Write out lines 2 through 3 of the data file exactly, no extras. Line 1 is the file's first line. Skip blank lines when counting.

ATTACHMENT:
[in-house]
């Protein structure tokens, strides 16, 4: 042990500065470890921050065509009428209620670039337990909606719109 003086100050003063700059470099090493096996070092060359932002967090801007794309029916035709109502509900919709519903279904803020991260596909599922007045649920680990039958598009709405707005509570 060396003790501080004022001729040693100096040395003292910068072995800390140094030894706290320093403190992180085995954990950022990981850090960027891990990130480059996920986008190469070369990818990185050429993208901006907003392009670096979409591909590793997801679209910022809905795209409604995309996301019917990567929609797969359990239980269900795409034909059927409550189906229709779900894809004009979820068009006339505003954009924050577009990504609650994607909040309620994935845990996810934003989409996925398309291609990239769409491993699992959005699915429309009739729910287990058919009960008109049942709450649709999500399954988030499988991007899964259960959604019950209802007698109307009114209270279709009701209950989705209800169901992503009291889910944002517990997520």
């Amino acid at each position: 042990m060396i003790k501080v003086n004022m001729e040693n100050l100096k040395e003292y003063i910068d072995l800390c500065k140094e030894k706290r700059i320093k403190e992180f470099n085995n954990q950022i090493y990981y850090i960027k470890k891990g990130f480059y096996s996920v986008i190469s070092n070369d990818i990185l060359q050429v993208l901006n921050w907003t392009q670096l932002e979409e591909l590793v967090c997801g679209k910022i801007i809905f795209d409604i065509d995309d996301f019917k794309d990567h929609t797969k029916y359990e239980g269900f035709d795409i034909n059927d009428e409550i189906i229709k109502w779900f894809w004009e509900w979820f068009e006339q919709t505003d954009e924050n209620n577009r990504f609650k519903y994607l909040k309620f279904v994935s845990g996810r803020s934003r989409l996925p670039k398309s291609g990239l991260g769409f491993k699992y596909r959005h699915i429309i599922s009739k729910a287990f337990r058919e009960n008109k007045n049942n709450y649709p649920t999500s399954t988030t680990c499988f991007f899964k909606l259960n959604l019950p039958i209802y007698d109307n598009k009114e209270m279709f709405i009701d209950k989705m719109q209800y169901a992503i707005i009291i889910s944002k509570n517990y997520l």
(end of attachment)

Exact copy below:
């Protein structure tokens, strides 16, 4: 042990500065470890921050065509009428209620670039337990909606719109 003086100050003063700059470099090493096996070092060359932002967090801007794309029916035709109502509900919709519903279904803020991260596909599922007045649920680990039958598009709405707005509570 060396003790501080004022001729040693100096040395003292910068072995800390140094030894706290320093403190992180085995954990950022990981850090960027891990990130480059996920986008190469070369990818990185050429993208901006907003392009670096979409591909590793997801679209910022809905795209409604995309996301019917990567929609797969359990239980269900795409034909059927409550189906229709779900894809004009979820068009006339505003954009924050577009990504609650994607909040309620994935845990996810934003989409996925398309291609990239769409491993699992959005699915429309009739729910287990058919009960008109049942709450649709999500399954988030499988991007899964259960959604019950209802007698109307009114209270279709009701209950989705209800169901992503009291889910944002517990997520």
């Amino acid at each position: 042990m060396i003790k501080v003086n004022m001729e040693n100050l100096k040395e003292y003063i910068d072995l800390c500065k140094e030894k706290r700059i320093k403190e992180f470099n085995n954990q950022i090493y990981y850090i960027k470890k891990g990130f480059y096996s996920v986008i190469s070092n070369d990818i990185l060359q050429v993208l901006n921050w907003t392009q670096l932002e979409e591909l590793v967090c997801g679209k910022i801007i809905f795209d409604i065509d995309d996301f019917k794309d990567h929609t797969k029916y359990e239980g269900f035709d795409i034909n059927d009428e409550i189906i229709k109502w779900f894809w004009e509900w979820f068009e006339q919709t505003d954009e924050n209620n577009r990504f609650k519903y994607l909040k309620f279904v994935s845990g996810r803020s934003r989409l996925p670039k398309s291609g990239l991260g769409f491993k699992y596909r959005h699915i429309i599922s009739k729910a287990f337990r058919e009960n008109k007045n049942n709450y649709p649920t999500s399954t988030t680990c499988f991007f899964k909606l259960n959604l019950p039958i209802y007698d109307n598009k009114e209270m279709f709405i009701d209950k989705m719109q209800y169901a992503i707005i009291i889910s944002k509570n517990y997520l």